2 i=1

(4.47)

(4.48)

|di (σ )| ≤

C , v0

2 i=1

?di (σ ) C ≤ 3 . ?σ v0

(4.49)

By substituting the sum in the r.h.s. of (4.43) with an integral, we can write F1 (σ, L) = F2 (σ, L) + d3 (σ, L) , where F2 (σ, L) =
1?δ/2 t0 L/(4π )

(4.50)

dx (2πv0 x)2 + (σL)2

.

(4.51)

It is easy to see that, if the condition (4.48) is veri?ed, together with v0 ≤ε ?≤ 1 , L|σ | then |d3 (σ )| ≤ C , v0 ?d3 (σ ) Cε ? . ≤ ?σ v0 |σ | (4.52)

(4.53)

The integral de?ning F2 (σ, L) can be explicitly calculated; we get 1 log F2 (σ, L) = 2πv0 If we write F2 (σ, L) =
1/f ebbraio/2008; 6:36

v0 t0 2|σ| 2πv0 L |σ |

+ +

v0 t0 2 2σ 2πv0 L |σ | 2

+1 1?
δ 2 2

. +1

(4.54)

1?

δ 2

1 v2 log 0 + d4 (σ, L) , 2πv0 |σ | 22

(4.55)

it is easy to prove, using (4.47), (4.48) and (4.52), that |d4 (σ )| ≤ C , v0 ?d4 (σ ) C ≤ ?σ v0 1+ ε ? |σ | . (4.56)

Finally, the function c ?1 (σ ) introduced in (4.39) and its derivative can be bounded, by using (4.4), (4.5) and (4.10), as |c ?1 (σ )| ≤ It is now su?cient to de?ne
4

C v0

1 + log

1 v0

,

C ?c ?1 (σ ) ≤ 3 . ?σ v0

(4.57)

r1 (σ ) = 2πv0
i=1

di (σ, L) +

1?δ ?c ?1 (σ ) 2Lσ

,

(4.58)

to complete the proof of Lemma 2.13.

1/f ebbraio/2008; 6:36

23

5. Bounds on the density perturbative expansion
5.1. In this section we give some bounds about the perturbative expansion (3.33) of the function ρ ?n (σ, Φ), introduced in (2.1), and we prove Lemmata 2.2, 2.8, 2.9 and 2.16. Given Φ ∈ F , let us de?ne
(q ) R(Φ)n (σ ) = ρ ?q n (σ, Φ(σ )) ,

|n| > 0,

q>0.

(5.1)

Moreover, if J is the space of the C 1 -functions of σ ∈ J with values in we shall de?ne, in agreement with (2.9), r
J

R, and r(σ) ∈ J ,
(5.2)

≡ sup |σ |?1 |r(σ )| +
σ ∈J

?r (σ ) ?σ

.

2 5.2. Lemma. If Φ ∈ B and |σ | ≤ v0 , then, for any n = 0 and q > 0, (q ) R(Φ)n J

≤ C 2 v0

Dv0 1 + log

1 v0

q

q2

3q |n|

N

1 + (1 ? δq,1 ) log

2 v0 (|σ |Q)[q/2] , |σ |

(5.3)

where C and D are suitable constants. 5.3. Proof of Lemma 5.2. In order to bound ρ ?q n (σ, Φ), we shall use the expansion in (3.33). Let ? ∈ Tn,q be one of the graphs contributing to ρ ?q n (σ, Φ) and v one of its vertices. If |nv | = 1, one has (see §3 for notations) 2π 1 2 ′ ′ 1 = ? ω? )p T1 ≥ 2nv p + (ω? ? k? k? , v v v′ v′ T Q so that π ′ ′ 1, k . max{ k? ?v′ T1 } ≥ v T Q (5.4)

(5.5)

Then there is a constant C2 such that, ?v ∈ ?, |nv | = 1, if |σ | ≤ 1, C2 Q 4 |σ | , v0 C2 Q ??v′ | ≤ 2 , min |g ??v |, |g v0 ??v′ ≤ g ??v g (5.6) (5.7)

by (5.5), (3.27) and (3.26), since v0 ≤ 1. Note that (5.6) and (5.7) still hold for |nv | = 1, as, in such a case, h?v = h?v′ = 0 is not allowed (see §3.7) and the support properties imply that both propagators are bounded by 2 C/v0 . Note also that, thanks to (3.30), |n| ≤ q + 1 + |nv | ≤ 3 |nv | ? ?v ? : |nv? | ≥ |n| . 3q (5.8)

v

v

Let us now suppose that q = 2? q, with q ? ≥ 1. It is easy to see that, in this case, it is possible to couple 2? q among the 2? q + 1 propagators appearing in the expression of Val(?), ??(1) , ?(1) = ?v? , the propagator left alone ??v′ with v = v ? ; let g see (3.32), in q ? pairs g ??v , g after this coupling operation. We select in an arbitrary way one of the q ? couples and we use the bound (5.7) for one of the propagators belonging to it; let g ??(2) the other propagator of the selected couple. The propagators of all the other couples will be bounded by (5.6). We get 2? q ?q ?+1 1 ? |σ | |Φnvi | |Val(?)| ≤ (C2 Q)q |g ??(1) g ??(2) | . (5.9) 4? q ?2 Lβ ′ v0 i=1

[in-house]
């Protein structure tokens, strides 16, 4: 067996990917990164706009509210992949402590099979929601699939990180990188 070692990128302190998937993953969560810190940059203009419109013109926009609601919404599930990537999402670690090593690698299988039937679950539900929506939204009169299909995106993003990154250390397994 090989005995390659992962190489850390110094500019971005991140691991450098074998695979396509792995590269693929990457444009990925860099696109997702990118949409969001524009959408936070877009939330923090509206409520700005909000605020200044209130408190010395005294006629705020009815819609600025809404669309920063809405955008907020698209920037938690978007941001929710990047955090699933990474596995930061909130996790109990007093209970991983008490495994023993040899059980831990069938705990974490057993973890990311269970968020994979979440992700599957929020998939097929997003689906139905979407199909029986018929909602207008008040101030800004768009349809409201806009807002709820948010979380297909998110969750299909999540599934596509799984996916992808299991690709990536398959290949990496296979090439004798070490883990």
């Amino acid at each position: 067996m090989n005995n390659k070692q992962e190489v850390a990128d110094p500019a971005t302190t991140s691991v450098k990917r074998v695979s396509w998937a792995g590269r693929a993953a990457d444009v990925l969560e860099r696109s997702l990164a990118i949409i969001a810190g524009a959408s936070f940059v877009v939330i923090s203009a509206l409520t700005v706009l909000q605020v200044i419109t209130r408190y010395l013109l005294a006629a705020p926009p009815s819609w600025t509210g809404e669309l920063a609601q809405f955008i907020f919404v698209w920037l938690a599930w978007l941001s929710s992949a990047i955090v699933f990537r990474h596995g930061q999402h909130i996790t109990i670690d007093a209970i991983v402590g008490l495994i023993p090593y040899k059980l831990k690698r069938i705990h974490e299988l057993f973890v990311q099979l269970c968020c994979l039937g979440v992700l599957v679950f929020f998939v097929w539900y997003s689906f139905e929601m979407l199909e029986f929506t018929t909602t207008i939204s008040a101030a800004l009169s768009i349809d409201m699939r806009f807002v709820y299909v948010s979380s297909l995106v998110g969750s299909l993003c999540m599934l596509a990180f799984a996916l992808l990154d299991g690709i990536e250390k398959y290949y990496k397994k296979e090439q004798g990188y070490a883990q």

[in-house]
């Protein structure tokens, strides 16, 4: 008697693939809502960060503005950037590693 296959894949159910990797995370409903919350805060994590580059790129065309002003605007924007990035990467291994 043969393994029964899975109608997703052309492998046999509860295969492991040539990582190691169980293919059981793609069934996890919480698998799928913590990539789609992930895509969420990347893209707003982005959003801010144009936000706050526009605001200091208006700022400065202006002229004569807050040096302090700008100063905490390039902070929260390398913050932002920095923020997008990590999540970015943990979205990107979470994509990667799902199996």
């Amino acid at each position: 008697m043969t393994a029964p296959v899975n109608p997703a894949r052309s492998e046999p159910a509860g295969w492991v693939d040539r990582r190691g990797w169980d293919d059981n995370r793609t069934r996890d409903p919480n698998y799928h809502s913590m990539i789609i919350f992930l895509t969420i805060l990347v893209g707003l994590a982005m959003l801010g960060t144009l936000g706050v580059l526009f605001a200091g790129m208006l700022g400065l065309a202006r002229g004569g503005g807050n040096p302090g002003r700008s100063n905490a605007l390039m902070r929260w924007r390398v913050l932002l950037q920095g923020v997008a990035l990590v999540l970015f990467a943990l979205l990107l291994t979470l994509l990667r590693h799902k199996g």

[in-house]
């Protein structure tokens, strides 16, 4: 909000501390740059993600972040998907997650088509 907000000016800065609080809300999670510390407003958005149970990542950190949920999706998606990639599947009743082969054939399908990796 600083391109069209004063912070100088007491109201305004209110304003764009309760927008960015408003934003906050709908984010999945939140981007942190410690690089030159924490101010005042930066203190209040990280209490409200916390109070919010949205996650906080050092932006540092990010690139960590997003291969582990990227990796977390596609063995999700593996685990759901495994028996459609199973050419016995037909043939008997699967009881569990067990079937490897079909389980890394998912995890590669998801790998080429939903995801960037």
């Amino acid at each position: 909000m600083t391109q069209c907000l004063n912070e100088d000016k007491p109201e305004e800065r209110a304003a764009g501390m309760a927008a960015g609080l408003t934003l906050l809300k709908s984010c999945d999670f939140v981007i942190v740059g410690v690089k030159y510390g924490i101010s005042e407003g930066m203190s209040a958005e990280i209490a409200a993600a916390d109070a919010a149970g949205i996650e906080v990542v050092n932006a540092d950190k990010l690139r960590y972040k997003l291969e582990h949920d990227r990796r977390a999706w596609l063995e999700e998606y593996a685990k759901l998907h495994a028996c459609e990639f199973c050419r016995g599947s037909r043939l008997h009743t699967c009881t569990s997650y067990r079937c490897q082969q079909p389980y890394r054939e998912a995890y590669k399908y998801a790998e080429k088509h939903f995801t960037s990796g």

k ∈DL,β
1/f ebbraio/2008; 6:36

24

2 Let us now suppose that |σ | ≤ v0 ; then we can use the bounds (4.4)–(4.8), valid also for ?nite β , to prove that, for any choice of g ??(1) and g ??(2) ,

1 Lβ

k′ ∈DL,β

|g ??(1) g ??(2) | ≤

D2 v0

1 + log

1 v0

1 + log

2 v0 |σ |

.

(5.10)

Hence, if Φ ∈ B , by using (2.10), (5.8) and (5.10), we get |Val(?)| ≤ D2 2q?1 v0 1 + log 1 v0 v2 1 + log 0 |σ | 3q |n|
N

?∈Tn,2q ?

(5.11) ,

q q ? ? D1 qC2 |σ |(|σ |Q)q

q 1 2 q takes into account the fact that there are 5 possible choices for the ω? , ω? , h? where D1 ? labels for each line, and q possible choice for the vertex v ; then the bound (5.3) is proved for even q . The case q = 2? q + 1, with q ? ≥ 1, can be treated in a similar way. We note that it is always possible to couple 2? q among the 2? q + 2 propagators appearing in the expression of Val(?) ??(1) and g ??(2) be the propagators left alone after this ??v′ with v = v ? ; let g in q ? pairs g ??v , g coupling operation. Then we use (5.6) for all the couples and the bound (5.10) for the two ? ?+1 remaining propagators. We get a bound similar to (5.9), with |σ |?q in place of |σ |?q , but the ?nal bound is the same as before. We still have to consider the case q = 1. We could of course get again the previous bound with q ? = 0, but there is now an improvement, which will play an important role. The improvement follows from the observation that, if q = 1, the graphs contributing to ρ ?1 n have only one vertex with Fourier index nv1 = n, so that at least one of the two propagators must have di?erent ω -indices. By using the bound (4.8), this implies that the bound (5.10) can 2 be improved by erasing the factor [1 + log(v0 /|σ |)]. In order to complete the proof of (5.3), we have to bound also ?ρ ?q n (σ, Φ(σ ))/ ?σ . We can proceed as before, by noticing that ? Val(θ )/?σ can be written as the sum of 2q + 1 terms, each term di?ering from Val(θ) only because there is the derivative acting on a single propagator or a single vertex function. If the derivative acts on one of the coupled propagators, one can use the bounds (5.6) and (5.7) modi?ed so that the r.h.s. is multiplied by |σ |?1 ; if the derivative acts on a vertex function, since Φ ∈ B , one can use the bound |? Φn (σ )/?σ | ≤ |n|?N ; if the derivative acts on one of the propagators left alone after 2 the coupling operation, one can use the bound, following from (4.10)÷(4.12), if |σ | ≤ v0 ,